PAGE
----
It took 52 years for the Giants to win their first World Series title in San Francisco.
Twenty-four months later, they're back atop the baseball world.
With a 4-3 victory over the Detroit Tigers on Sunday night, San Francisco captured its second world championship in the last three seasons and made an early-entry case for team of the decade.
So, who and what will history remember from the 2012 Fall Classic?
We at B/R attempt to answer that question in the slides ahead with our home-cooked batch of World Series awards.
You could argue Pablo Sandoval's MVP candidacy on any number of levels.
The Giants third baseman went 8-for-16 with three home runs and 18 total bases.
In Game 1, Sandoval joined Babe Ruth, Reggie Jackson and Albert Pujols as the only men in major league history to hit three home runs in a World Series contest.
Sandoval's first-inning home run off Justin Verlander in Game 1 gave the Giants hope in a game most predicted they'd lose. His second bomb off the reigning AL MVP three innings later put San Francisco squarely in control, ultimately leading to a momentous series-opening win.
It'd be harder to argue that any other player in this series played a more vital role than the mercurial Giants slugger. Two years after he was relegated to part-time duty during San Francisco's 2010 postseason run, Sandoval rewrote his playoff legacy and lifted the Giants to an early advantage they would never relinquish.
Runners-up: Barry Zito, Ryan Vogelsong, Tim Lincecum, Sergio Romo, Madison Bumgarner, Marco Scutaro
In Prince Fielder's defense, bad luck played a pretty visible role in his postseason struggles.
Line drives, sharp grounders, deep fly balls—everything off Fielder's bat this October seemed destined for leather.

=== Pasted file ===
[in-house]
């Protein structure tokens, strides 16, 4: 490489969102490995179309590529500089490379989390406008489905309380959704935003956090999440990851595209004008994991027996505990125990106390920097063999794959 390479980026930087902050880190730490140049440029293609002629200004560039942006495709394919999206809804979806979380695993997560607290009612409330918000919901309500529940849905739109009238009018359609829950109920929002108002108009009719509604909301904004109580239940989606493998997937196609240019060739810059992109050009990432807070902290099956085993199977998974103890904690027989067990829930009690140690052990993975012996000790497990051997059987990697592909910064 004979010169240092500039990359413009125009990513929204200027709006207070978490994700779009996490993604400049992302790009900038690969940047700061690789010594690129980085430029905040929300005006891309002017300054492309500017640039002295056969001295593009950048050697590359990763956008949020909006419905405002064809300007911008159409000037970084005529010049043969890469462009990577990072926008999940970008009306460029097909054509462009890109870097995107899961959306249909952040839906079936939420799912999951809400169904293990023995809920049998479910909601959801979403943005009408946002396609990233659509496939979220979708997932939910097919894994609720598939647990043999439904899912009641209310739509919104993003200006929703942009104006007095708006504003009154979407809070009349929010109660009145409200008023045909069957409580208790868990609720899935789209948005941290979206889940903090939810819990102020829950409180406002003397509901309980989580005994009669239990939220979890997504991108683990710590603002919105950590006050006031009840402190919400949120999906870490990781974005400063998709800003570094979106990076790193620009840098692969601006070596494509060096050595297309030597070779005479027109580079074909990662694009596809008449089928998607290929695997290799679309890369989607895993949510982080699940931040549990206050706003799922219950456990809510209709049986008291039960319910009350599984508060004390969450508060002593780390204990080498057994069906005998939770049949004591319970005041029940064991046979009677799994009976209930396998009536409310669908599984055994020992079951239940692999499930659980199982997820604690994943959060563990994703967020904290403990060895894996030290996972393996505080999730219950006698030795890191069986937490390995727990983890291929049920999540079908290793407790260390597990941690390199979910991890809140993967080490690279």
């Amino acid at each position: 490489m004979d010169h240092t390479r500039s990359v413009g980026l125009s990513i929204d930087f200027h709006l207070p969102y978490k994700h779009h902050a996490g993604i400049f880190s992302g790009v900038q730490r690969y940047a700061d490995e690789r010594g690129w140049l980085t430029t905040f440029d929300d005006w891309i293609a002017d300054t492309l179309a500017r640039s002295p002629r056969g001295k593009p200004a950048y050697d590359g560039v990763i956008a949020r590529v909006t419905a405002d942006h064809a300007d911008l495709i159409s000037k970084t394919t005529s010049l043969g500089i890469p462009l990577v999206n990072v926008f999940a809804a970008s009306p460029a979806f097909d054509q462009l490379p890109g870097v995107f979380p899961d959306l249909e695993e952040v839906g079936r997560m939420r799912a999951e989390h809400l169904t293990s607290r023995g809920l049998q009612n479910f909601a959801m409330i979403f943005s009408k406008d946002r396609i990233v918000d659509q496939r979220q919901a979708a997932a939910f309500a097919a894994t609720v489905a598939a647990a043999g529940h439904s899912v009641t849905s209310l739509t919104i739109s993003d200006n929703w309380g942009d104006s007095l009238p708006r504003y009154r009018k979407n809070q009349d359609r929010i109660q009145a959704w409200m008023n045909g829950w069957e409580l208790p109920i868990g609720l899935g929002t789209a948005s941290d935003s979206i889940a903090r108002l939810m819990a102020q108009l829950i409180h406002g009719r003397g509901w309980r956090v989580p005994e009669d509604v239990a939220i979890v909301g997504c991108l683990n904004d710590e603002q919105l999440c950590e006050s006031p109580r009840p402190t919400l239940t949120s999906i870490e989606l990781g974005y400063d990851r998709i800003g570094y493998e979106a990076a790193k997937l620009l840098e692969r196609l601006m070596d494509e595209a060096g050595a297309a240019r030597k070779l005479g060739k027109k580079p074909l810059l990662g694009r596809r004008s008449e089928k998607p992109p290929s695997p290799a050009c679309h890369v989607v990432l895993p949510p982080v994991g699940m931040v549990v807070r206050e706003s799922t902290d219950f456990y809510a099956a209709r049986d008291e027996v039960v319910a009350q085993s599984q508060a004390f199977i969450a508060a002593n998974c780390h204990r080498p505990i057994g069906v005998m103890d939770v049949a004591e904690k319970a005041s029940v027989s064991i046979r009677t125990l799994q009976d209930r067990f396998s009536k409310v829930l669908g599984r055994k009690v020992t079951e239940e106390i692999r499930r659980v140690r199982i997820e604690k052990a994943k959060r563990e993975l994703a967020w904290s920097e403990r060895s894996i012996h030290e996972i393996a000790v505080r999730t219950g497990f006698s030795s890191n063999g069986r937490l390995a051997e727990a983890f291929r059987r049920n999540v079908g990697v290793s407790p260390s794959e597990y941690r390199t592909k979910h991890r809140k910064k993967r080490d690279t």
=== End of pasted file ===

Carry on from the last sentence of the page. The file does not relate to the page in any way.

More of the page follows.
Then again, Tigers fans probably don't want to hear anything remotely resembling an excuse from the man their organization inked to a nine-year, $214 million deal this past offseason.
Fielder's contract invited criticism, and he'll get plenty more of it for his 1-for-14 World Series batting line—a performance that included zero extra-base hits.
Runners-up: Quintin Berry, Justin Verlander, Jose Valverde
Were you to take an informal survey of the pundits that picked the Tigers to win this Series (myself included), I think most would tell you they took Detroit because of its favorable pitching matchups.
And by that they meant there was no earthly way the Giants could survive two Barry Zito outings over the course of a seven-game series, particularly since Zito was slated to face Tigers ace Justin Verlander.
Zito, apparently, doesn't care for our punditry.
The oft-criticized lefty pitched 5.2 innings of one-run ball in Game 1 and added an RBI single of his own to take down the reigning AL MVP and stake San Francisco to an early series lead.
Because, you know, we all saw that coming.
Runners-up: Gregor Blanco, Madison Bumgarner, Omar Infante, Ryan Theriot
If you've watched baseball at any point over the last 20 years, you're probably well aware of omnipresent FOX color commentator Tim McCarver and the distinct breed of nonsense that comes out of his mouth.
The latest example, from Game 1 of the 2012 World Series (transcript via Rant Sports)...
[Audio picks up waves of Giants fans chanting Barry Zito's name]
Tim McCarver: That's a sound he has not hear too often in this ballpark. That sound of "Barry! Barry!"
Joe Buck: They used to say it for someone else around here.
McCarver: When Barry Manilow was here at concerts.
Buck was of course referring to former Giants slugger Barry Bonds.
McCarver, meanwhile, was doing what he always does—channeling your affable uncle while babbling sweet nothings into a live mic.
Twitter, eat your heart out.
Runners-up: Every other word out of Tim McCarver's mouth